Quantum computing is a unique combination of different disciplines, specifically physics and computer science.
You will need to have deep knowledge in each of these fields to be able to understand and work with quantum computers.
In this guide, you will learn about each part of quantum computing and how it contributes to an engineering career.
Is Quantum Computing Computer Science?
Quantum computing does involve computer science to a large degree.
Yo need to understand how computers function, how they read data and solve problems, and how to program a computer.
Computer scientists can build on essential knowledge, including algorithms, information theory, programming, cyber security, and machine learning.
However, quantum computers are fundamentally different from traditional computers because they are much faster, stronger, and more capable of performing complexities.
You must redesign classical computing methods and even invent new ways of computing.
So, you must also incorporate physics, specifically quantum mechanics, into your studies.
Learn more: Is Quantum Computer The Fastest Computer?
Is Quantum Computing A Part Of Physics?
While quantum computing does involve computer science, it is technically a branch of physics.
Physics is the study of matter, including its motions and behaviors.
Quantum physics or quantum mechanics studies subatomic matter and its laws of motion and behavior.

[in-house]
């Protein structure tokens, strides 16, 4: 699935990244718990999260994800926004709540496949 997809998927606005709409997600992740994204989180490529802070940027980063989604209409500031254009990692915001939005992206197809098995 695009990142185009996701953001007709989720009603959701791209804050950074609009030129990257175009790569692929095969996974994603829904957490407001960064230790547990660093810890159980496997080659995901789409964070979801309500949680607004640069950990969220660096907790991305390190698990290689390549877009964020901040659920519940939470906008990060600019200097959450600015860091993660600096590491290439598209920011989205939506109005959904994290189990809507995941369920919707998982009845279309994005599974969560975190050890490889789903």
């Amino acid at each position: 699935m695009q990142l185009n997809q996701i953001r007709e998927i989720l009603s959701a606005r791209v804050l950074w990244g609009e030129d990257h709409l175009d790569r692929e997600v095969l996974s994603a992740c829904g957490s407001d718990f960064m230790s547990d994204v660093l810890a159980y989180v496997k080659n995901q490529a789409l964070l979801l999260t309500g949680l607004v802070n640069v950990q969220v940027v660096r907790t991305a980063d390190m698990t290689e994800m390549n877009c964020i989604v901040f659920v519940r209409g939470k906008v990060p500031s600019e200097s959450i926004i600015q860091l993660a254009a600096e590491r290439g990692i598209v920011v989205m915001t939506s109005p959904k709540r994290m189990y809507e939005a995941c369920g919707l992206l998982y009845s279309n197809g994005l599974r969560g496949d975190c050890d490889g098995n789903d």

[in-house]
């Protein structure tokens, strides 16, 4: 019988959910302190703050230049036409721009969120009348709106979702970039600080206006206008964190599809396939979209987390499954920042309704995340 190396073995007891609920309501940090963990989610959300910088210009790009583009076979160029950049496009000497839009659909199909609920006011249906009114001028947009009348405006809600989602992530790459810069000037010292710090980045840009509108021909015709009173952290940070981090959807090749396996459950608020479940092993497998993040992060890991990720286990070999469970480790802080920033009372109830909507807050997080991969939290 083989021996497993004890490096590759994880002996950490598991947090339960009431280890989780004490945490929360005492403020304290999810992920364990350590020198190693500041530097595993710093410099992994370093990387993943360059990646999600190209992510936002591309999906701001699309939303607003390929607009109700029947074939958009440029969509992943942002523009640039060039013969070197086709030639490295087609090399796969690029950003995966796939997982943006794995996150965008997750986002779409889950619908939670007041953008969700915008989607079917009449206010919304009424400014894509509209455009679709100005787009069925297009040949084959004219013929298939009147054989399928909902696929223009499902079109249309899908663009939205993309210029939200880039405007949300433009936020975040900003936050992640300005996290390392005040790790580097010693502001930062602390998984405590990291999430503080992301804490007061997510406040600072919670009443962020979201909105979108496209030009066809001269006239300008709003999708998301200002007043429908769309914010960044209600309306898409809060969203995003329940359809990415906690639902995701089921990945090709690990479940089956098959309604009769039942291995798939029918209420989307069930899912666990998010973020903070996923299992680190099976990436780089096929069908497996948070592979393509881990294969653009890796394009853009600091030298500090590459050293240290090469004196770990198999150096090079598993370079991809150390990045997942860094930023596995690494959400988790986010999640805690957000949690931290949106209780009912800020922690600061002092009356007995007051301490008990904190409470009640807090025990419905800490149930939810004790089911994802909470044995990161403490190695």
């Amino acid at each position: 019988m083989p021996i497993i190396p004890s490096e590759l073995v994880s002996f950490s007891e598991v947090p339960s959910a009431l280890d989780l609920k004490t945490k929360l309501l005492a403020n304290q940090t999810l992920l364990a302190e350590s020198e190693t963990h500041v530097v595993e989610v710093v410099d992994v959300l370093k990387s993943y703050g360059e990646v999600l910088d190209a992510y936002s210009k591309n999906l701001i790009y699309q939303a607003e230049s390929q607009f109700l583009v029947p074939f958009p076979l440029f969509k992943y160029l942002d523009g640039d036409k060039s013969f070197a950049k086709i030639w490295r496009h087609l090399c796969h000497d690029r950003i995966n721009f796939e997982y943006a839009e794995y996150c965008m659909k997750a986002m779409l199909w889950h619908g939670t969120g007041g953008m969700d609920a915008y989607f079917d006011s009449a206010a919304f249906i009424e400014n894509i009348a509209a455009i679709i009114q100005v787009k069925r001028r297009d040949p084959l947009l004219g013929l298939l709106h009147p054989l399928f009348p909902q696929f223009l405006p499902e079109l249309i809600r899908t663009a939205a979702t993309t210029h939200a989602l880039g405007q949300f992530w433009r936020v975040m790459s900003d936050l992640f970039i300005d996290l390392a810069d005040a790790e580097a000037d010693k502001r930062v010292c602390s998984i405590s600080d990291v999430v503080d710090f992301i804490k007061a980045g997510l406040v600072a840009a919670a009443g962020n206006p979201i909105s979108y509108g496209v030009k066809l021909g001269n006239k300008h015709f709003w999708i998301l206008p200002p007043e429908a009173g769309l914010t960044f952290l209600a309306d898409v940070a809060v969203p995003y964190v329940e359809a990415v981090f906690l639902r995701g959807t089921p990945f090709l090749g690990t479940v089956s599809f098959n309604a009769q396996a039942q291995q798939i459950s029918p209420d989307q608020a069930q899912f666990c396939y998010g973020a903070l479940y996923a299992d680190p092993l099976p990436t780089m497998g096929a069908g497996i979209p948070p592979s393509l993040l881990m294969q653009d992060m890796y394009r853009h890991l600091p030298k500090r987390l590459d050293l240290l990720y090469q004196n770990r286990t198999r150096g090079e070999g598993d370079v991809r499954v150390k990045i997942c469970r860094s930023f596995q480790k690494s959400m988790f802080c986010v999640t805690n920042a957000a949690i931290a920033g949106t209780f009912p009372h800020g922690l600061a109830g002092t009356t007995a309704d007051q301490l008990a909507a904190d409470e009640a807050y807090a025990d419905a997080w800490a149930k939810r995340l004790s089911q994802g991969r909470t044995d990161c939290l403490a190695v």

Quantum computing harnesses those laws to perform complex calculations and processes.
In particular, these principles are quantum bits, superposition, interference, and entanglement.
For this reason, scientists and engineers must study quantum theory to work with quantum computers and their underlying processes.
What Physics Is Required For Quantum Computing?
Quantum computing requires an understanding of quantum mechanics.
Quantum mechanics generally studies the foundation of physics, dealing with subatomic particles.
You will learn how to make qubits using subatomic systems. These subatomic systems can be in many different arrangements, known as quantum superposition.
Likewise, the systems can link together via quantum entanglement.
When you understand how groups of qubits perform different tasks, processes, or calculations, you will be able to design computing systems that facilitate those arrangements.
Learn more: Do Mechanical Engineers Study Quantum Mechanics?
Can You Get A Degree In Quantum Computing?
Few universities offer quantum computing degrees. It is easier to pursue a bachelor’s degree in physics or computer science.
After your undergraduate degree, you can pursue a graduate degree from any university specializing in quantum mechanics or quantum computing research.
As long as you have an excellent supervisor and team, you can take the appropriate classes, deep dive into relevant research, learn valuable skills, and make significant contributions to the field.
You may also wish to obtain a Ph.D. in quantum computing.
Doing so allows you to expand your knowledge, obtain recognition in the discipline, and improve your potential career positions and pay grade.
Can A Computer Scientist Work In Quantum Computing?
A computer scientist can work in quantum computing, although a supplemental knowledge of quantum mechanics is practical.
Computer scientists can create quantum algorithms as long as they obtain the correct data.
Without an in-depth understanding of quantum physics, they may not be able to design quantum systems.